b-estradiol metabolite concentrations in MCF-7 and MCF-12A cell lines">

Title page for ETD etd-02022006-124743

Document Type Master's Dissertation
Author Van Zyl, Hermia
URN etd-02022006-124743
Document Title Development of an analytical method to measure 17b-estradiol metabolite concentrations in MCF-7 and MCF-12A cell lines
Degree MSc (Physiology)
Department Physiology
Advisor Name Title
Dr A Joubert
Dr J B Laurens
Dr M-L Lottering Committee Chair
  • no key words available
Date 2004-11-19
Availability unrestricted
Breast cancer is one of the most common cancers affecting women. It remains the leading cause of death in American women from 30 70 years of age and approximately 10% of the women living in western countries will develop breast cancer during their life time. Estrogens are a family of female hormones involved in the reproductive function of the human body. Estradiol is the most abundant estrogen in premenopausal woman. Initially it was thought that estradiol itself was responsible for tumourigenesis, but it has since been discovered that the catechol metabolites of estradiol and other estrogens cause carcinogenesis. 4-Hydroxyestradiol (4-HE2) is a potent cell proliferating estrogen whereas 2-methoxyestradiol (2-ME2) is a potent inhibitor of cell proliferation through the activation of apoptosis. 2-Hydroxyestradiol (2-HE2) also causes increased cell proliferation but it is not as potent as 4-HE2 and it is O-methylated rapidly to 2-ME2. Catechol metabolites of estradiol are also involved in producing reactive oxygen species through redox cycling. The reactive oxygen species cause DNA damage and mutations to occur which can lead to carcinogenesis. A significant ratio to consider as a biomarker for breast cancer risk therefore is the 4-HE2/2-ME2 ratio. In this study, an analytical method was developed to measure the concentration levels of E2, 2-ME2, 2-HE2 and 4-HE2 in cell culture medium. The analytical method made use of gas chromatographymass spectrometry (GCMS) analysis, since the expected physiological concentrations of these metabolites were very low. Various extraction and derivatisation techniques were applied during the development of the method. The final method made use of protein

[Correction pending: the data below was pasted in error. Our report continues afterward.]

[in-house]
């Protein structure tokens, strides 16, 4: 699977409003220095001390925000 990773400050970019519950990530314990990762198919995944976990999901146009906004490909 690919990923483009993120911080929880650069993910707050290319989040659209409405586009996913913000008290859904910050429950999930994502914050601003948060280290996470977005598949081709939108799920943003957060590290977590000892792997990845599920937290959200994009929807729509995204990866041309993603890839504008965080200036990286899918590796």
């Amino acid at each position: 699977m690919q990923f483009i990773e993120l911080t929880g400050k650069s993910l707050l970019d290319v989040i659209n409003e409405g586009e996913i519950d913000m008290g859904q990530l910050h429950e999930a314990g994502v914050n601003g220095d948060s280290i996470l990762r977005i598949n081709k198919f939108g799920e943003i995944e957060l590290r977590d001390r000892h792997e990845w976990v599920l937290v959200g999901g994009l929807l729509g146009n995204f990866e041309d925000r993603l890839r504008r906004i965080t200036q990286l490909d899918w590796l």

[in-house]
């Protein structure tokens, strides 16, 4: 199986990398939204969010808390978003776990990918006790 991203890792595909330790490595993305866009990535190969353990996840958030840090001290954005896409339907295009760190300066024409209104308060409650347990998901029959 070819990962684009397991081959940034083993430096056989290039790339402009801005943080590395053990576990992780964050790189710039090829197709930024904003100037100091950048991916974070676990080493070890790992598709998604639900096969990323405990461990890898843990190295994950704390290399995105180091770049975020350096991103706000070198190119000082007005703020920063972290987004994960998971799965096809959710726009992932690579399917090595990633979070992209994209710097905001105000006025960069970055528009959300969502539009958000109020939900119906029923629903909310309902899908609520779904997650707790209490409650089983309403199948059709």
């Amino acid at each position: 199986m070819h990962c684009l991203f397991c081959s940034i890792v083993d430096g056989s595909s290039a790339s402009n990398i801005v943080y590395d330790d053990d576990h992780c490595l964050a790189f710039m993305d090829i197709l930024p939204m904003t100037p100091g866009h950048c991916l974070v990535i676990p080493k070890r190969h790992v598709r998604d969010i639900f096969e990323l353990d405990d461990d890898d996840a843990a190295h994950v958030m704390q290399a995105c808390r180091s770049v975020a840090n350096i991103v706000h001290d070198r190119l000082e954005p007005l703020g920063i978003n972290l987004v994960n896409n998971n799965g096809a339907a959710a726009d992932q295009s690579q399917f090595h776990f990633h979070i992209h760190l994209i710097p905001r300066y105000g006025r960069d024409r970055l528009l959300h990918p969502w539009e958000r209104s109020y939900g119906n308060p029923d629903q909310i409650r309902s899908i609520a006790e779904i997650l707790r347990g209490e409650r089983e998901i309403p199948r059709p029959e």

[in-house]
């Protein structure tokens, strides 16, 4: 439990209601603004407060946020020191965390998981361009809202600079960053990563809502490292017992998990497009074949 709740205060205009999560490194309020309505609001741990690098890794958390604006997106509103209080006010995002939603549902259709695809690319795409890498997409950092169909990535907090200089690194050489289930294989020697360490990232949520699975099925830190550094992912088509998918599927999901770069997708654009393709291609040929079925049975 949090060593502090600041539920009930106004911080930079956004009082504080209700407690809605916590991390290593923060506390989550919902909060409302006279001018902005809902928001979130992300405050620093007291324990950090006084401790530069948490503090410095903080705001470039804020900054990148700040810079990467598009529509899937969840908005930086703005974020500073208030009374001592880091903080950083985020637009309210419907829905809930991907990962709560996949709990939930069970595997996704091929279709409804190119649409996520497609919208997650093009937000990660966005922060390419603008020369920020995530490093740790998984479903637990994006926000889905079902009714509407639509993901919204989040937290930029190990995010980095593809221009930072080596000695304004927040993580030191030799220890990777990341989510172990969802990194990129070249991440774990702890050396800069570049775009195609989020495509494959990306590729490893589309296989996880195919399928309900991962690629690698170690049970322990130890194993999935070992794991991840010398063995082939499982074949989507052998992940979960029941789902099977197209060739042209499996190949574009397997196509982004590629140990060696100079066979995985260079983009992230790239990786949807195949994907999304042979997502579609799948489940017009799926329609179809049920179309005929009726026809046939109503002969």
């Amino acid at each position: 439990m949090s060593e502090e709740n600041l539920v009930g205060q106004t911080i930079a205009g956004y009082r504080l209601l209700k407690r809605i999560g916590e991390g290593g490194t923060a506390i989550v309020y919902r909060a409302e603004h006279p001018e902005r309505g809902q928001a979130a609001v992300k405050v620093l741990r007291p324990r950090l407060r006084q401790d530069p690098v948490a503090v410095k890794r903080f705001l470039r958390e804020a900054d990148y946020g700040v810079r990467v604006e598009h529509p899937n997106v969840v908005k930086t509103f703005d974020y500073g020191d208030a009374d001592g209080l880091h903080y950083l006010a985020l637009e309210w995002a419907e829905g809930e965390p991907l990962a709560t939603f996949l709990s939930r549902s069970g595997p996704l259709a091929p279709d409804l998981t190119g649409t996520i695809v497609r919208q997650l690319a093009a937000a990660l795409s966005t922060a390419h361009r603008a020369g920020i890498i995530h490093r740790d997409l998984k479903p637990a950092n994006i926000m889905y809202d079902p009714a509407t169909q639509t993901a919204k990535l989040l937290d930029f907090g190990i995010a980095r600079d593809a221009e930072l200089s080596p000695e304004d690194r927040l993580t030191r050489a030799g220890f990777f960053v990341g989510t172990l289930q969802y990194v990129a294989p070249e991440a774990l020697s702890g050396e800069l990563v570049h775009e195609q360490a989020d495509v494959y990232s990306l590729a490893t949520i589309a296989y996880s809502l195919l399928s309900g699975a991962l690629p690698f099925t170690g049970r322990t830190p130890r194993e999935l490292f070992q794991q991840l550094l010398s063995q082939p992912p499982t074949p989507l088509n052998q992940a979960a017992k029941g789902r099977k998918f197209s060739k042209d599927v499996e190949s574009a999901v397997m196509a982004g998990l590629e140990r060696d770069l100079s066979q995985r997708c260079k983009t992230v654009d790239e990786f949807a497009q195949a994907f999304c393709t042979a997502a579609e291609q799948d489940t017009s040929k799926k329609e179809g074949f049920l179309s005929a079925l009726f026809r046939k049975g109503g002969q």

precipitation with concentrated hydrochloric acid, liquid-liquid extraction using diethyl ether and derivatisation with trimethylsilylimidazole (TMSI). During the validation of this method, it was found that the method did not produce accurate measurements and that it could only be used to determine trends. Since the precise in vitro concentration levels of the metabolites were still unknown, it was decided to proceed with experiments using this method, to provide preliminary results with which further course of action could be planned. Equal numbers (1x106 cells/flask) of MCF-7 and MCF-12A cells were provided with 11 ml medium containing E2/2-HE2/4-HE2/2-ME2 (10-6 M) and medium containing E2/2-HE2/4-HE2/2-ME2 (10-8 M). Of each metabolite and each concentration two flasks were prepared. Each flask represented a specific time interval. At the appropriate time 10 ml of the medium was extracted. The time intervals used for each experiment were 0 hours, 8 hours and 24 hours for incubation with E2, 0 hours, 1 hour and 8 hours for incubation with 2-ME2, 0 hours, 10 minutes and 1 hour for incubation with 2-HE2 and 4-HE2. The time intervals used were according to the expected rate of metabolism. Each experiment was repeated three times. Differences in the metabolism of breast tumour cells and normal cells were found and the concentration of the metabolites present in the cell incubation medium had an influence on the metabolism of the cells. The need to investigate the intracellular concentrations of the metabolites has also been accentuated through the results obtained.

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